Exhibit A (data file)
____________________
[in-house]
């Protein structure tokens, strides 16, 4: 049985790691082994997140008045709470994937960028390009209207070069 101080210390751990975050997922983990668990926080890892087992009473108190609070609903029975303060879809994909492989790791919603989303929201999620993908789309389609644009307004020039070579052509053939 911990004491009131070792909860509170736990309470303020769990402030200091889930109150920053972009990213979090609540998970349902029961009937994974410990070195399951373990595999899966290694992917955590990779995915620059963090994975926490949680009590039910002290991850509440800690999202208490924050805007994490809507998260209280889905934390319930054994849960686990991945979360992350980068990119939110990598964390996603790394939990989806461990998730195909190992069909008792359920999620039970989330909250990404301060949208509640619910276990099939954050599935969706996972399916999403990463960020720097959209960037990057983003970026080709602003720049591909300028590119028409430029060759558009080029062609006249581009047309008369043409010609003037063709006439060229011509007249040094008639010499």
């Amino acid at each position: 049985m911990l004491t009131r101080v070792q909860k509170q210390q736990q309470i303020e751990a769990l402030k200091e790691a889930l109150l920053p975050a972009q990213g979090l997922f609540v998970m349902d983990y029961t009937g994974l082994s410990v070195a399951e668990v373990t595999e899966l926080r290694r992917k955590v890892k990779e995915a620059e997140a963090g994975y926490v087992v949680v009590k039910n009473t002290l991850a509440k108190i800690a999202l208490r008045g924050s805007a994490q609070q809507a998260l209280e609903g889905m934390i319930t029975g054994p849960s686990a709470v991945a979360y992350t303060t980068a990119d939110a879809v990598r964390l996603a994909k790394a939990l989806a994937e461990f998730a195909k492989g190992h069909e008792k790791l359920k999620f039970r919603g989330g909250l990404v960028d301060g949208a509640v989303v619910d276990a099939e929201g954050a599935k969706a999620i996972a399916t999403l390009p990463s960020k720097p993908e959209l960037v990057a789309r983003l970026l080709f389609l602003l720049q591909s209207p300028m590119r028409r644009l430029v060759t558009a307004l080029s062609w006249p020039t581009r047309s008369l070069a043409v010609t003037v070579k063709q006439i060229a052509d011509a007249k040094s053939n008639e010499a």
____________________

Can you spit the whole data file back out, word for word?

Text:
[in-house]
């Protein structure tokens, strides 16, 4: 049985790691082994997140008045709470994937960028390009209207070069 101080210390751990975050997922983990668990926080890892087992009473108190609070609903029975303060879809994909492989790791919603989303929201999620993908789309389609644009307004020039070579052509053939 911990004491009131070792909860509170736990309470303020769990402030200091889930109150920053972009990213979090609540998970349902029961009937994974410990070195399951373990595999899966290694992917955590990779995915620059963090994975926490949680009590039910002290991850509440800690999202208490924050805007994490809507998260209280889905934390319930054994849960686990991945979360992350980068990119939110990598964390996603790394939990989806461990998730195909190992069909008792359920999620039970989330909250990404301060949208509640619910276990099939954050599935969706996972399916999403990463960020720097959209960037990057983003970026080709602003720049591909300028590119028409430029060759558009080029062609006249581009047309008369043409010609003037063709006439060229011509007249040094008639010499």
């Amino acid at each position: 049985m911990l004491t009131r101080v070792q909860k509170q210390q736990q309470i303020e751990a769990l402030k200091e790691a889930l109150l920053p975050a972009q990213g979090l997922f609540v998970m349902d983990y029961t009937g994974l082994s410990v070195a399951e668990v373990t595999e899966l926080r290694r992917k955590v890892k990779e995915a620059e997140a963090g994975y926490v087992v949680v009590k039910n009473t002290l991850a509440k108190i800690a999202l208490r008045g924050s805007a994490q609070q809507a998260l209280e609903g889905m934390i319930t029975g054994p849960s686990a709470v991945a979360y992350t303060t980068a990119d939110a879809v990598r964390l996603a994909k790394a939990l989806a994937e461990f998730a195909k492989g190992h069909e008792k790791l359920k999620f039970r919603g989330g909250l990404v960028d301060g949208a509640v989303v619910d276990a099939e929201g954050a599935k969706a999620i996972a399916t999403l390009p990463s960020k720097p993908e959209l960037v990057a789309r983003l970026l080709f389609l602003l720049q591909s209207p300028m590119r028409r644009l430029v060759t558009a307004l080029s062609w006249p020039t581009r047309s008369l070069a043409v010609t003037v070579k063709q006439i060229a052509d011509a007249k040094s053939n008639e010499a």